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Fed opts for small rate increase amid banking upheaval

By HENG WEILI in New York | China Daily Global | Updated: 2023-03-23 08:52

US Federal Reserve Chair Jerome Powell attends a press conference in Washington, DC, the United States, on March 22, 2023. [Photo/Agencies]

The US Federal Reserve attempted a balancing act Wednesday, delivering a slight interest rate increase in an economy dealing with a dual threat: inflation and a banking industry on slippery footing.

The Fed's benchmark interest rate following a quarter-point hike Wednesday now sits in the 4.75-5 percent range, the highest level since September 2007.

The central bank also notably removed a reference to "ongoing increases" in the Federal Open Market Committee (FOMC) statement accompanying the rate announcement.

The shift in the latest policy statement — driven by the sudden failures this month of Silicon Valley Bank (SVB) and Signature Bank — no longer says that "ongoing increases" in rates will likely be appropriate.

That language had been in every policy statement since the rate decision on March 16, 2022, when the Fed began its current hiking cycle. Wednesday's increase was the ninth since that time, as rates briskly were moved up from near zero a year ago.

"History has shown that isolated banking problems, if left unaddressed, can undermine confidence in healthy banks and threaten the ability of the banking system as a whole to play its vital role in supporting the savings and credit needs of households and businesses," Fed Chair Jerome Powell said at his post-meeting news conference.

"We will continue to closely monitor conditions in the banking system, and are prepared to use all of our tools as needed to keep it safe and sound," said Powell, who said that the US banking system "is sound and resilient, with strong capital and liquidity".

The banking turmoil, however, probably will take a toll on growth and the economic outlook, he said, with recent events likely to result in tighter credit conditions for households and businesses.

"In addition, we are committed to learning the lessons from this episode and to work to prevent episodes — events like this from happening again," he said.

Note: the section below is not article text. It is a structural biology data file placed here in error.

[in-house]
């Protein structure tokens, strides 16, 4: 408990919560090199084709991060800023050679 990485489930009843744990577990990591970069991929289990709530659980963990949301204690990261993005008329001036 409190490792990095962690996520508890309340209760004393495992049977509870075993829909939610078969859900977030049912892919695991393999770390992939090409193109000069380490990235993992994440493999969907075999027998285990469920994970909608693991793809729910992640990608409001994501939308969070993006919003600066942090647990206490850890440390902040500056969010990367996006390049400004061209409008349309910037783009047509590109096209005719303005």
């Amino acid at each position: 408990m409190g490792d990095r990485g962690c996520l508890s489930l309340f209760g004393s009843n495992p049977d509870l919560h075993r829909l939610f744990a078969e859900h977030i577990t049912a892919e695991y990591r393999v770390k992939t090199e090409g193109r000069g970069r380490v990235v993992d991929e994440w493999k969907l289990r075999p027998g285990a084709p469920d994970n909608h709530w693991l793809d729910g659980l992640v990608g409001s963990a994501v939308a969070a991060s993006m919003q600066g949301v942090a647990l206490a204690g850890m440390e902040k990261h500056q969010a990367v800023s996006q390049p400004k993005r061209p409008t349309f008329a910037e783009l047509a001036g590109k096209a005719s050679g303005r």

On inflation, the Fed chair said it "remains too high and the labor market continues to be very tight. My colleagues and I understand the hardship that high inflation is causing, and we remain strongly committed to bringing inflation back down to our 2 percent goal."

In the statement, the FOMC also removed language that inflation "has eased" and replaced it with the description that it "remains elevated".

Meanwhile, US Treasury Secretary Janet Yellen told lawmakers on Wednesday that the Federal Deposit Insurance Corp (FDIC) was not considering providing "blanket insurance" for banking deposits, a comment that sent the Dow Jones Industrial Average into a tailspin.

The Dow closed down 530 points, or 1.6 percent, to 32,030; the S&P 500 lost 65.9 points, or 1.65 percent, to 3,937; and the Nasdaq Composite fell by 190 points or 1.6 percent to 11,670.

Some banking groups have urged Congress to temporarily guarantee all US bank deposits, a move they say will stem a deeper crisis after the failure of SVB and Signature Bank.

Yellen, speaking before a US Senate subcommittee, said she believed it was "worthwhile" to look at changes to FDIC deposit insurance, but that increasing it beyond the current $250,000 limit was not being considered.

When a bank failure "is deemed a systemic risk, which I think of as the risk of a contagious bank run, (we) are likely to invoke (a) systemic risk exception, which permits the FDIC to protect all deposits", Yellen said, adding that the Treasury will determine systemic risks on a case-by-case basis.

Yellen said the administration was not considering "anything having to do with blanket insurance or guarantees of deposits".

There was plenty of skepticism about the Fed's role in the current state of the economy following Wednesday's announcement, on various topics.

"On his watch, we have seen a series of bank failures, deregulatory measures, and reckless interest rate hikes that have all threatened to undermine our economic recovery and make our financial system less safe," US Representative Ayanna Pressley, a Massachusetts Democrat and member of the House Financial Services Committee, told politico.com. "He has so far refused to pause interest rate hikes despite the risk of millions of job losses and the disparate impact they would have on our most vulnerable," she said.

Thomas Massie, a Republican US congressman from Kentucky, wrote on Twitter: "The Fed doesn't control inflation, it causes it. When Treasury tries to borrow money at interest rates lower than the market will bear, they must ask Fed to create new money and loan it to them at artificially low rates, just like they did during COVID. That caused inflation."

Economist Peter Schiff, who is chairman of a precious metals company, wrote to his 940,000 Twitter followers: "Just like any magician, while (Powell) is hiking rates prominently with his right hand to pretend he's fighting inflation, behind his back he's creating inflation with QE (quantitative easing, or Treasury purchases) to bail out the banks."

Daniel Roberts, co-founder of Iris Energy, a bitcoin-mining company tweeted: "You didn't 'deposit' your money with a bank. You made an unsecured loan. The banks don't have your money now. They lost it gambling on long term bonds and mortgage securities as their prices cratered from the Fed dialling up rates."

Reuters contributed to this story.

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